Ascending to the surface - perform it properly and in a safe, risk-free manner Mastering your open water skills. Follow the rules.
In March 2007 there were news about Missouri man who died while scuba diving with a friend on a Florida Keys shipwreck. According to the unfortunate scuba diver's dive buddy, the man was a frequent diver and they'd been diving many times together before the fatal incident took place. Investigation by the police revealed the diver's death was due to decompression illness combined with barotrauma.
This can serve a very eloquent example of scuba diver knowing the safety rules, but failing to follow them, which ultimately resulted in severe barotrauma leading to fatality. The autopsy showed that the stubborn diver got disoriented due to unbalanced pressures in the inner ear he didn't manage to cope with because he went to dive with the common cold thus breaking scuba diving safety rules. Silly death that was, indeed.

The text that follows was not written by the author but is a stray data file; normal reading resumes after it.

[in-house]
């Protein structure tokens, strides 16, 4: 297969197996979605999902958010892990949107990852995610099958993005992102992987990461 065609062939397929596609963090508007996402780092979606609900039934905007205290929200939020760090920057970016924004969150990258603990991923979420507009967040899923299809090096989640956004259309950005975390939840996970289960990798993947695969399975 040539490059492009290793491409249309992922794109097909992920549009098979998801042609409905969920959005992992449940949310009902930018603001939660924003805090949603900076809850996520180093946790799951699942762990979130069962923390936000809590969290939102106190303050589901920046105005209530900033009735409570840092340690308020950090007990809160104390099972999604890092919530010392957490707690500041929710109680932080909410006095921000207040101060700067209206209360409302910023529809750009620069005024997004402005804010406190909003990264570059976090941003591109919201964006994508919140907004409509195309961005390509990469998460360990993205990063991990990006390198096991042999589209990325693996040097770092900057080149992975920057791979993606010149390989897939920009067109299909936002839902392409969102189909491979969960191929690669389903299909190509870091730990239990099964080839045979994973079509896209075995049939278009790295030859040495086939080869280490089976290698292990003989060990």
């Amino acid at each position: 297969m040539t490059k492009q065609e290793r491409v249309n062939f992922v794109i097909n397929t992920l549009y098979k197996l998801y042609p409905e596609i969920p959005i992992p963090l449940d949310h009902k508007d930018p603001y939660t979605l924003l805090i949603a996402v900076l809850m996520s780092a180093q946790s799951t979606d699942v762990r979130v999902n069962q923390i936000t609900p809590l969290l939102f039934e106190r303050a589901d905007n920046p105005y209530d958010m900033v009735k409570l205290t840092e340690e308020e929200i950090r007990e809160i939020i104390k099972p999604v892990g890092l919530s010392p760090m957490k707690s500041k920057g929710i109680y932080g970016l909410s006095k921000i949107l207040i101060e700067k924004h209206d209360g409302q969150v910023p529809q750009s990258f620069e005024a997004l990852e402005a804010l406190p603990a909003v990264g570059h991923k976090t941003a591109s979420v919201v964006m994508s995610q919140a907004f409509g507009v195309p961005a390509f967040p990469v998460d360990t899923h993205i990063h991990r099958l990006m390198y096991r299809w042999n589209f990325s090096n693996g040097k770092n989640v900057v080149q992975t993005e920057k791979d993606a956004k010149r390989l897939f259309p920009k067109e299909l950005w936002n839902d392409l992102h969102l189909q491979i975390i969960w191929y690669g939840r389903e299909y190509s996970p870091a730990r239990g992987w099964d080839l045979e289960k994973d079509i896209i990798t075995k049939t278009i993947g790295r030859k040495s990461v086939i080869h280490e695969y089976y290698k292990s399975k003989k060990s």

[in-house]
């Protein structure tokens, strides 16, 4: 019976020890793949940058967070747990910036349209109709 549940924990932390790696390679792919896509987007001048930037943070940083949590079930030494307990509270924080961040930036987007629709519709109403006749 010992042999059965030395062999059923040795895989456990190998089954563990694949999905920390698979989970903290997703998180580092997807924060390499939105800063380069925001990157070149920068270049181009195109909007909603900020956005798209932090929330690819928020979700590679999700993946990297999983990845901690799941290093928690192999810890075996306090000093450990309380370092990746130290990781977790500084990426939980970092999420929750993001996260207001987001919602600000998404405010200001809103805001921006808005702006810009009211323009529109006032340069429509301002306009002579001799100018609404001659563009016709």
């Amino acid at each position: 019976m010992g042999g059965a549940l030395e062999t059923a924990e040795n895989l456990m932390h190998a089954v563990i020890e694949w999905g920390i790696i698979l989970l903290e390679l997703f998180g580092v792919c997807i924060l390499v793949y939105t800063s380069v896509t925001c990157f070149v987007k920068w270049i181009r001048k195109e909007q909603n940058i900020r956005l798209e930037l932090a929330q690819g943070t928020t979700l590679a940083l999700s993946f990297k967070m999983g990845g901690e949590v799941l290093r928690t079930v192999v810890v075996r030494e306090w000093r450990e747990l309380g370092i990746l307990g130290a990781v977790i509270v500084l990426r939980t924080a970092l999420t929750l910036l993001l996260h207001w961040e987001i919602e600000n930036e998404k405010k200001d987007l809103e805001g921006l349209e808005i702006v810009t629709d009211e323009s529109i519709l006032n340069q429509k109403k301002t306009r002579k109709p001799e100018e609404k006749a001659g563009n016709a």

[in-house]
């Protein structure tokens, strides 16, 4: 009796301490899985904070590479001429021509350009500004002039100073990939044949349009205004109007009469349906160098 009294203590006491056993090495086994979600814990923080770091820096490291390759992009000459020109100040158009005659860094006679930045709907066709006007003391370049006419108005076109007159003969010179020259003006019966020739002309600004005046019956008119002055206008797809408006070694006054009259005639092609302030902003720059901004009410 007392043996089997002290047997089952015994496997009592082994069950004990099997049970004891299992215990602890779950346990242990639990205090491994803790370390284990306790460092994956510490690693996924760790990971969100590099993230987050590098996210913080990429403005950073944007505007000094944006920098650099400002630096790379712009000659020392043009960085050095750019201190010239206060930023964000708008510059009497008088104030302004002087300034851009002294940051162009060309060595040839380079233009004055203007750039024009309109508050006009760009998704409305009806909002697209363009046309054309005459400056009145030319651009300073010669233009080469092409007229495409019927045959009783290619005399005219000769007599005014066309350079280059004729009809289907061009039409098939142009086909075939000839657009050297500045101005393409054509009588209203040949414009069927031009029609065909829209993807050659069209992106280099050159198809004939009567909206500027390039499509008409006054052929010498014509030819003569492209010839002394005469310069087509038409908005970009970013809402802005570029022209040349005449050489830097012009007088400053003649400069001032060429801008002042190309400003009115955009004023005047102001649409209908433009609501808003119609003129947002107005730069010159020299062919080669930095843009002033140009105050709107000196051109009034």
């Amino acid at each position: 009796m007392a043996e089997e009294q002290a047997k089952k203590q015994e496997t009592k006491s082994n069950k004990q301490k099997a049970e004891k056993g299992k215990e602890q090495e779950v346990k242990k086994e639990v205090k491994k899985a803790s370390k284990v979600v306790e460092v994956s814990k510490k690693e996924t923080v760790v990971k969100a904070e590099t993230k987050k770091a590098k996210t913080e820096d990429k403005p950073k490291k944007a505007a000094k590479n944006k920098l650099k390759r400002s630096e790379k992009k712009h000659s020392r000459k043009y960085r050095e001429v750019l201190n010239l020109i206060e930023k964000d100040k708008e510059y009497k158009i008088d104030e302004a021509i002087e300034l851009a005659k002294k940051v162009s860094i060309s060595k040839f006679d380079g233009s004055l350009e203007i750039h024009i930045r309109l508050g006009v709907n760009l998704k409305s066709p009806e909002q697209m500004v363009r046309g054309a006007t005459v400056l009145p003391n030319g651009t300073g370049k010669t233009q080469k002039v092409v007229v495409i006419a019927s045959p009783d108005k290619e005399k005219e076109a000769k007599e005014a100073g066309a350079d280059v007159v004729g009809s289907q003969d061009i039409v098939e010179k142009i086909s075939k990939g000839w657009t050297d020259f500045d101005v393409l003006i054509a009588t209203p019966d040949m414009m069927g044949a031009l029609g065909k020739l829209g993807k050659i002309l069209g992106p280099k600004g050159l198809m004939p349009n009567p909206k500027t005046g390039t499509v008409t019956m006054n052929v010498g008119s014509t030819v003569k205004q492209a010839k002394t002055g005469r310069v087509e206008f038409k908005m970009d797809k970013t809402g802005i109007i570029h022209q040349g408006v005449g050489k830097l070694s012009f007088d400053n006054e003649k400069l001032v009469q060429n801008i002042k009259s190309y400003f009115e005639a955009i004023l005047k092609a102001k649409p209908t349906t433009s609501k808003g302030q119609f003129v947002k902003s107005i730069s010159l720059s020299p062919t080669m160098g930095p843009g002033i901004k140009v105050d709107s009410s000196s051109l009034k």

When the dive is finished, it is very important to ascend at a rate no greater than 30 feet a minute, using one's depth gauge and watch or computer to keep the control of the entire process and perform a safety stop at the depth of 15 feet, if needed. If the equipment fails, a diver can measure his acsent speed looking at the bubbles and trying to resurface slower than your slowest bubbles. Too fast ascent pose real danger for divers life.
Normally a diver would dive within the parameters of his or her dive tables or their dive computer, and would never hold his breath while ascending. Every dive will end with the need to ascend to the surface and it's important to make sure that every ascent is a safe ascent. You should always ascend slowly while breathing normally, it's that simple. But that can't be done, of course, if you are loosing consciousness.
Read more on time of ascending from a dive.
Read how physical exercise 24 hours before scuba diving can prevent the risk of developing decompression sickness.
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Related: Fast emergency ascending and re-surfacing from depth due to the lack of air may result in air embolism, while scuba diving. This is a very dangeous condition needing surgery of the burst lungs.